Above, a fuller view. Below, you can see the bottom of the bushing that interfaces the pulley with the spindle. There are two 4-40 clamping screws, radially symmetrical. 90ยบ from the clamping screws on the flange are 1/16" dowel pins, parallel with the spindle. These stick up into the wooden pulley to prevent slippage. I could have made the wooden pulley press-fit on the spindle, but I thought it would crack over time. It probably will anyway, but there was no decent plywood around. The wooden pulley ID is a slip fit onto the bushing. The delrin motor pulley is a press-fit.

Below is the first iteration of drive belt. It's made of a bicycle inner tube. It won't last forever but it works for now. Maybe a piece of thin leather will find its way into my hands by the time it breaks. If not, there is a steady supply of inner tube rubber. The pulley ratio ended up bringing the no-load RPM to 490 RPM. The motor can put out about 25 watts of power. I'm certain that a 16" bastard file could remove metal more quickly, but a 16" bastard file can't drill bolt patterns.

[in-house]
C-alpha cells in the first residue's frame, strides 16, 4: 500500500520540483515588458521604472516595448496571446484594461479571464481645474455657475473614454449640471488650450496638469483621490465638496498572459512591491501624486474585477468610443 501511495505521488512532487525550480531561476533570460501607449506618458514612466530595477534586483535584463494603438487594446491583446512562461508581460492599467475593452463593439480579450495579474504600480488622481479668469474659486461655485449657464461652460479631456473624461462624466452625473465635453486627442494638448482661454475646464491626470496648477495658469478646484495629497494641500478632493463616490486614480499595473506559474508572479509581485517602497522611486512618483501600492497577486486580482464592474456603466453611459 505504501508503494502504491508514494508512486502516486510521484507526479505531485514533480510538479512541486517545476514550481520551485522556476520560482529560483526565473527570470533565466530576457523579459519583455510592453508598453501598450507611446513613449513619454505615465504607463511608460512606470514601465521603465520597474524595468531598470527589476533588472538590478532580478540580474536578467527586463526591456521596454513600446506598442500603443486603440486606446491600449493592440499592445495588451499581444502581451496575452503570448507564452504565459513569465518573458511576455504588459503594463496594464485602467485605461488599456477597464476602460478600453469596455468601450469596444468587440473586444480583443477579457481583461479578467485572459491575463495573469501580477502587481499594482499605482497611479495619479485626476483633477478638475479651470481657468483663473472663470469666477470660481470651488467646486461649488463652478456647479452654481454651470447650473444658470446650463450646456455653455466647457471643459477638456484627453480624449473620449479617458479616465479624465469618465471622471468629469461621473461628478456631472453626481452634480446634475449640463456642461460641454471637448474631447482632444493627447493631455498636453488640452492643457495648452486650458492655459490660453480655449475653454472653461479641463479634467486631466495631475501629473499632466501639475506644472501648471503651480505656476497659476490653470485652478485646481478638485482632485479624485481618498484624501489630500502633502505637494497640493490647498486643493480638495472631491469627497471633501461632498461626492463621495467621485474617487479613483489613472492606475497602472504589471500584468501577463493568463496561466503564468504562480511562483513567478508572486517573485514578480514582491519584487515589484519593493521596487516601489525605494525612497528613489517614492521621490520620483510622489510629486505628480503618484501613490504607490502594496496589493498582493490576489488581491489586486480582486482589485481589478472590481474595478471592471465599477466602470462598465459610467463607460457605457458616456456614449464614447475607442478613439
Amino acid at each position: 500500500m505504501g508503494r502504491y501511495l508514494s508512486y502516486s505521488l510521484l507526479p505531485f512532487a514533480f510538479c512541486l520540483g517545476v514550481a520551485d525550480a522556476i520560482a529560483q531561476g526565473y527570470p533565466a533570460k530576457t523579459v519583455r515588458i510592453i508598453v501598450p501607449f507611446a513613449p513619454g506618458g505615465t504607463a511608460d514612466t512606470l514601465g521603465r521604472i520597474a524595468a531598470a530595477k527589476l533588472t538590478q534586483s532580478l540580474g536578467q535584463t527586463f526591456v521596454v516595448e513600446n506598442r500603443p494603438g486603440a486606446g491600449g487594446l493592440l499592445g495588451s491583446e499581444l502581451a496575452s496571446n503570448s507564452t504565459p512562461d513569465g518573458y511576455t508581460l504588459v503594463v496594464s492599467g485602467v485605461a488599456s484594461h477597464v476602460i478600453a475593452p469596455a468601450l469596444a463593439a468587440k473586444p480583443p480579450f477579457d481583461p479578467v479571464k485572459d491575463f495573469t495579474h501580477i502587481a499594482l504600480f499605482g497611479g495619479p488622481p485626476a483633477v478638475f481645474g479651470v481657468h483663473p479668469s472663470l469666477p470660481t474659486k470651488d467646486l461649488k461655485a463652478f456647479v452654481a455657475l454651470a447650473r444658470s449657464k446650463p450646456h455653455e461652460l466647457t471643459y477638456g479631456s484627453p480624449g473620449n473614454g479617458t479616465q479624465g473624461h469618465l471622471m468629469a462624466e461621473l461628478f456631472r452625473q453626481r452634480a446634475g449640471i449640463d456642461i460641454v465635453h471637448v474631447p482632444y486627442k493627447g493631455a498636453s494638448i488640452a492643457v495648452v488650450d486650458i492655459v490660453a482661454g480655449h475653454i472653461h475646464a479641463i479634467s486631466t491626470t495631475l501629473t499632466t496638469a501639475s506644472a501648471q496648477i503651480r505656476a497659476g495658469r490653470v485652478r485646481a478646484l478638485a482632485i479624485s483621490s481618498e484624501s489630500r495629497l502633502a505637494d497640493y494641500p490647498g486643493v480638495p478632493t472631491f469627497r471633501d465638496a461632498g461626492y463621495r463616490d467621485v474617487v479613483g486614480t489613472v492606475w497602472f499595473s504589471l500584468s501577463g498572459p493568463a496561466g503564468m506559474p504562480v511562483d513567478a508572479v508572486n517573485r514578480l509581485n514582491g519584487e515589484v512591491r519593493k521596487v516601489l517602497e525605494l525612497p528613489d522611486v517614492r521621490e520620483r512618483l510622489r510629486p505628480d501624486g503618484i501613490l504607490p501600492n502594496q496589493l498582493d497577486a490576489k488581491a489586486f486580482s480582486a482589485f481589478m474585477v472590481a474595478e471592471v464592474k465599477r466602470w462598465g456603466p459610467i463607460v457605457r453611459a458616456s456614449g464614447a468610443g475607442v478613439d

Above is the enclosure mounting bracket, also made of 3/4 maple. Made it with a jeweler's saw! Took a while.

Here is a video of it working:

Thursday, October 2, 2014

Japan Flag

I made this for a friend... I had the colors left from a futsal flag. Sorry Canada. It's double-sided.

The sun has some irregularities, which are intentionally representative of solar weather. Mhmm. It would be cleaner if I could sew it with a zig-zag without the end tucked, but it wouldn't be as strong and I don't have a zig zag machine. Regardless, I think it looks a lot better than a printed/dyed flag. It has depth.

I cut these hanging strips on the bias, sewed them, and inverted them with a long wire hook made of RG45 welding rod.